A Sermon for the Fifth Sunday of Lent
March 22, 2015
(Jeremiah 31:31-34; Psalm 119:9-16; Hebrews 5:5-14; John 12:20-33)
I had the privilege of attending the ‘Here2Stay’ conference last week at the House of Prayer in Yarralumla. It was put on by a number of youth mission organisations and addressed the need for the church to care for the young among us. The Australia wide tour was inspired by the recognition that 50% of young people who grow up in the church will turn away from the call to follow Jesus. It is a disturbing statistic.
We would, however, be wrong if we assumed that this was a new quest. The portion of Psalm 119 that we read together this morning memorably opens with the question: ‘How can young people keep their way pure?’
Our psalm begins to answer this most important question with a prayer. In it the songwriter makes a list of ways the young can keep on track. It involves God’s word, God’s ordinances, God’s decrees, God’s precepts. Clearly, God is a theme.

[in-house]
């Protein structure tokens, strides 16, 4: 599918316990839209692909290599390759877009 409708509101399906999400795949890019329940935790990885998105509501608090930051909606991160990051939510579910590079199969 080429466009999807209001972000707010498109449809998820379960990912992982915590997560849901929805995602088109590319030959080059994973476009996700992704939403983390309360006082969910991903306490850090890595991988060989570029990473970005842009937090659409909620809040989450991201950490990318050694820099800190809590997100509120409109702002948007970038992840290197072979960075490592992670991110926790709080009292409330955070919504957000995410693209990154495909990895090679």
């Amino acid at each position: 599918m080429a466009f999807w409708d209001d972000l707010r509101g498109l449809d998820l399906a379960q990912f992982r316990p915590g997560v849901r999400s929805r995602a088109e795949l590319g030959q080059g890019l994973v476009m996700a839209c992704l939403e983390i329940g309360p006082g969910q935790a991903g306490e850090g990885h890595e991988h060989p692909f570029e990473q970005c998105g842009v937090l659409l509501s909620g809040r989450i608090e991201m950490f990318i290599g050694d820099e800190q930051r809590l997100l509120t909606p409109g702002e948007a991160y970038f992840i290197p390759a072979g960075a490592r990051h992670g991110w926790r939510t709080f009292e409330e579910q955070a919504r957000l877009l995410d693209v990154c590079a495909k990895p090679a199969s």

The psalmist also, however, has a role: to seek, treasure, declare, delight in, and meditate on this God. This is exactly what the writer aspires to. We might describe the psalm as a young person’s prayer of resolve.
There is more here, however, than just determination and discipline. There is a prayer element. The psalmist writes: ‘…do not let me stray from your commandments’, and ‘…teach me your ways, O LORD’. God has a role here.
Consider this psalm as a whole and we can only conclude that this is a relationship. God and God-seeker in partnership.